According to Brendan Smith, Reilly grew up the same way most little brothers do: following around his older brothers, trying to hang with them but also trying to best them. It’s your average brotherly dynamic.
“He’s a wise guy — yeah, for sure,” Brendan said. “I mean, I think he’s like that just because of my brother [Rory] and I, and he’s always hung out with an older crowd and I think he’s mature beyond his age. He’s a wise guy. So I think that just comes with the nature of being with us.”
“He had to give it back to us somehow.”
Reilly is the youngest of three brothers, all athletes, all of whom spent their childhood trying to one-up each other — whether it was in the hockey rink or in a friendly game of backyard lacrosse.
Starting on Friday, the stakes will be slightly higher.
“This is a goal that both of us dreamed of, being in the Stanley Cup [playoffs],” Reilly said. “And even if we are brothers, I don't think we're going to take it easy on each other at all.”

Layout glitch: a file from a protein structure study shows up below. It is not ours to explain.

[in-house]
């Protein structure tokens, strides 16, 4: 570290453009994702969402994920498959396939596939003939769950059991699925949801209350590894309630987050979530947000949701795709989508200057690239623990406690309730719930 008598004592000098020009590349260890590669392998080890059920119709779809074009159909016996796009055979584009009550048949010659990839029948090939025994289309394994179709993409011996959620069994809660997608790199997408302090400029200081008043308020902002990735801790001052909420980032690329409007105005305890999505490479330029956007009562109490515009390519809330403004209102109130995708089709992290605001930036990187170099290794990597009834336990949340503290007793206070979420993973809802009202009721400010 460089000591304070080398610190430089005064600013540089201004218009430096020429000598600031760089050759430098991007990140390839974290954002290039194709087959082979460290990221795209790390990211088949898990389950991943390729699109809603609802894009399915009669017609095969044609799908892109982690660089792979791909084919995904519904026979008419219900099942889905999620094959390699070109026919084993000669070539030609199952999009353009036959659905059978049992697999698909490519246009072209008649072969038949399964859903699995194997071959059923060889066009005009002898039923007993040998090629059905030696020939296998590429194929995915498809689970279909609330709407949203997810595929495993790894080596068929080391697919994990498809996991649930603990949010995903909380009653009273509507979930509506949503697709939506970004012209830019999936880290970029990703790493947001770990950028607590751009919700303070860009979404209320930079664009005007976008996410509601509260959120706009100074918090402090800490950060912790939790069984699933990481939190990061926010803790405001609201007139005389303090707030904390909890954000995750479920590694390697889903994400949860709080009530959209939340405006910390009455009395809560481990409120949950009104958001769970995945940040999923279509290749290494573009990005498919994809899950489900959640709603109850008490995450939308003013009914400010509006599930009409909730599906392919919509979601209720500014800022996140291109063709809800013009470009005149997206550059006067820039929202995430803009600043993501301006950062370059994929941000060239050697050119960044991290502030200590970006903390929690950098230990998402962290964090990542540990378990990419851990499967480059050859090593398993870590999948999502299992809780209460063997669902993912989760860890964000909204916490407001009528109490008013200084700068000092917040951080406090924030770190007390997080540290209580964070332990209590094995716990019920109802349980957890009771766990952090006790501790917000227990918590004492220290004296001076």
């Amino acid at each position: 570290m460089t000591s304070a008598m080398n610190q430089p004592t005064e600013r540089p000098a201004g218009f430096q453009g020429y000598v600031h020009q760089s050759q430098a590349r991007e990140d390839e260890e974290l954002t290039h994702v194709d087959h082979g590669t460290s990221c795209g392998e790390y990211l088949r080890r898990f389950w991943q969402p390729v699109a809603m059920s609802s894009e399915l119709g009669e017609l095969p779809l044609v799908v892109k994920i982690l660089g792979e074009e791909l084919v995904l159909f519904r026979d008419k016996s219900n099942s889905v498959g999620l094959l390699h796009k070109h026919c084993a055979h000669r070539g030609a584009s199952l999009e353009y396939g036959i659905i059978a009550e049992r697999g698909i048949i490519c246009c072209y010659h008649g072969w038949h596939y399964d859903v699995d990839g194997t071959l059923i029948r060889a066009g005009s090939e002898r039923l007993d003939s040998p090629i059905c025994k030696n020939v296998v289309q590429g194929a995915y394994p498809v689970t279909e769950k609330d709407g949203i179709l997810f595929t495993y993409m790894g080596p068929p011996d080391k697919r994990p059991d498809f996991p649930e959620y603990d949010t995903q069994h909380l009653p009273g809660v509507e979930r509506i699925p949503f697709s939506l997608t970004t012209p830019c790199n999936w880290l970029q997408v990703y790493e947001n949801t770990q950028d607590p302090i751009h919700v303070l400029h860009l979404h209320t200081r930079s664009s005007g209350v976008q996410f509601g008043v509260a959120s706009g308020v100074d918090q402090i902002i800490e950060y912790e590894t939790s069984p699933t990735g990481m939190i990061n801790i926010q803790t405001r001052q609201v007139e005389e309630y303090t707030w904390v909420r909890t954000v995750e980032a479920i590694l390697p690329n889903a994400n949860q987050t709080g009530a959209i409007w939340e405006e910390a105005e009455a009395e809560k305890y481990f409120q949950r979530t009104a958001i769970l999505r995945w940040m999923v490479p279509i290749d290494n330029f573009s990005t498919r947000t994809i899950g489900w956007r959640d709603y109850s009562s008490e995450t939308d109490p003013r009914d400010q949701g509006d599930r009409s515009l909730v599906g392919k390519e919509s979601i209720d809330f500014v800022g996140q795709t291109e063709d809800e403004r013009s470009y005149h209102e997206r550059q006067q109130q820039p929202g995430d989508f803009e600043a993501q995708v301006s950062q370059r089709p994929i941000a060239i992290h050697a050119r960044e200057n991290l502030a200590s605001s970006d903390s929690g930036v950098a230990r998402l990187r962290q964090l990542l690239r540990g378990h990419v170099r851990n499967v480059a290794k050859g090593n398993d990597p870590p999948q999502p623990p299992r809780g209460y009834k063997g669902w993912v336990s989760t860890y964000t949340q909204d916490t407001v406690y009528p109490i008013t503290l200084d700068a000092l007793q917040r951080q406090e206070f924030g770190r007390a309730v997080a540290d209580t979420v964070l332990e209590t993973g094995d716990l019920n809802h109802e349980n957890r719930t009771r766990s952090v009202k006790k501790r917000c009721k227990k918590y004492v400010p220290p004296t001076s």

It’s not every day that you get to talk about the fact that your little brother plays in the NHL — never mind that you’re playing against him in the chase for the Cup.
“It’s really cool to have him do so well so quickly,” Brendan said. “I’ve been able to play a few more years of pro in Grand Rapids in the AHL, so I’ve tasted the pro life before and I got to give him a little bit of tips. But like I said, he’s a very smart kid and he just picks it up quickly.”
There have been six times in the history of this franchise that a Bruin has faced off against his brother in a playoff series. There have been four times during this regular season when Brendan and Reilly have faced one another.
This is the first time, though, that a chance to keep playing for Lord Stanley’s Cup has been on the line.